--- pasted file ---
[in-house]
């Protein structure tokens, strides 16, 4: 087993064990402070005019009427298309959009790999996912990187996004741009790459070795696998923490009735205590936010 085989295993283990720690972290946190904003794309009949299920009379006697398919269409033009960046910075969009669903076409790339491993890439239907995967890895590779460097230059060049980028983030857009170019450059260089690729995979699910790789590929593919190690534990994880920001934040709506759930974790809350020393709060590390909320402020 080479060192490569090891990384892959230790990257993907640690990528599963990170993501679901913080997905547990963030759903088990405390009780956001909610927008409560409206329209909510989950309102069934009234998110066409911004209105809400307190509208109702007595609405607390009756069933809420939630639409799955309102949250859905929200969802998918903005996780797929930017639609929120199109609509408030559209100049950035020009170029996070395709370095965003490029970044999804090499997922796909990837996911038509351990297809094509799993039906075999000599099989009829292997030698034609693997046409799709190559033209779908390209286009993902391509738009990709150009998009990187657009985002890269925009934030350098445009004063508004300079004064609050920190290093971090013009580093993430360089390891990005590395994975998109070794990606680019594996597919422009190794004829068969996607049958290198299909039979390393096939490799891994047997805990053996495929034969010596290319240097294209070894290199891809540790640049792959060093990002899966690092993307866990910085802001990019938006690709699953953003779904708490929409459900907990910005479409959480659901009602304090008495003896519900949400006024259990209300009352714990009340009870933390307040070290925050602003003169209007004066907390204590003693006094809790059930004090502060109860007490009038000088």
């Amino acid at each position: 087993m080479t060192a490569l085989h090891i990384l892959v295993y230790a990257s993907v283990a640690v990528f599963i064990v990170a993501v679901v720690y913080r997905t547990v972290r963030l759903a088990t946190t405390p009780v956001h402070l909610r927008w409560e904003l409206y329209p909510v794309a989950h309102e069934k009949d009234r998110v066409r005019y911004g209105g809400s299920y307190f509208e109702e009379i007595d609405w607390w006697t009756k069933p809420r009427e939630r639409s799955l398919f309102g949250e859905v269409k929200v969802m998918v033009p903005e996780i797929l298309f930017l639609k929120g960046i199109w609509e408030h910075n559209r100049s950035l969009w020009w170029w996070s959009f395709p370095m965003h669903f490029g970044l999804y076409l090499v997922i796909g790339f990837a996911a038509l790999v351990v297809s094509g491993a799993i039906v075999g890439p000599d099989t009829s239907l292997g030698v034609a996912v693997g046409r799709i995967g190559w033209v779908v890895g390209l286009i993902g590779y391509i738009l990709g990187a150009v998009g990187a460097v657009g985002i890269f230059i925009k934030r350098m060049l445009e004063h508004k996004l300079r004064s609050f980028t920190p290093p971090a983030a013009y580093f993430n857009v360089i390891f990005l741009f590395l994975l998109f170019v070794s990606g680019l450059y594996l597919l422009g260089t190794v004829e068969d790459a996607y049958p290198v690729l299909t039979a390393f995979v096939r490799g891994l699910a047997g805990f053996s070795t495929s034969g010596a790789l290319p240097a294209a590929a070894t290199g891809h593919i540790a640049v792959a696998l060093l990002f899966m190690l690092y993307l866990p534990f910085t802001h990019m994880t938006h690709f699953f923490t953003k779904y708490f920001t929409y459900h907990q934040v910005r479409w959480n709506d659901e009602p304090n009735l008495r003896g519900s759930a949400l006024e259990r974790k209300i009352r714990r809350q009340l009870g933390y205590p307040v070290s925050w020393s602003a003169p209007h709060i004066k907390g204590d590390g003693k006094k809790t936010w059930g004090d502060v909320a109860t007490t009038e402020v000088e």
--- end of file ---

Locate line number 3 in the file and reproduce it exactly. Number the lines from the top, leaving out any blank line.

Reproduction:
């Amino acid at each position: 087993m080479t060192a490569l085989h090891i990384l892959v295993y230790a990257s993907v283990a640690v990528f599963i064990v990170a993501v679901v720690y913080r997905t547990v972290r963030l759903a088990t946190t405390p009780v956001h402070l909610r927008w409560e904003l409206y329209p909510v794309a989950h309102e069934k009949d009234r998110v066409r005019y911004g209105g809400s299920y307190f509208e109702e009379i007595d609405w607390w006697t009756k069933p809420r009427e939630r639409s799955l398919f309102g949250e859905v269409k929200v969802m998918v033009p903005e996780i797929l298309f930017l639609k929120g960046i199109w609509e408030h910075n559209r100049s950035l969009w020009w170029w996070s959009f395709p370095m965003h669903f490029g970044l999804y076409l090499v997922i796909g790339f990837a996911a038509l790999v351990v297809s094509g491993a799993i039906v075999g890439p000599d099989t009829s239907l292997g030698v034609a996912v693997g046409r799709i995967g190559w033209v779908v890895g390209l286009i993902g590779y391509i738009l990709g990187a150009v998009g990187a460097v657009g985002i890269f230059i925009k934030r350098m060049l445009e004063h508004k996004l300079r004064s609050f980028t920190p290093p971090a983030a013009y580093f993430n857009v360089i390891f990005l741009f590395l994975l998109f170019v070794s990606g680019l450059y594996l597919l422009g260089t190794v004829e068969d790459a996607y049958p290198v690729l299909t039979a390393f995979v096939r490799g891994l699910a047997g805990f053996s070795t495929s034969g010596a790789l290319p240097a294209a590929a070894t290199g891809h593919i540790a640049v792959a696998l060093l990002f899966m190690l690092y993307l866990p534990f910085t802001h990019m994880t938006h690709f699953f923490t953003k779904y708490f920001t929409y459900h907990q934040v910005r479409w959480n709506d659901e009602p304090n009735l008495r003896g519900s759930a949400l006024e259990r974790k209300i009352r714990r809350q009340l009870g933390y205590p307040v070290s925050w020393s602003a003169p209007h709060i004066k907390g204590d590390g003693k006094k809790t936010w059930g004090d502060v909320a109860t007490t009038e402020v000088e």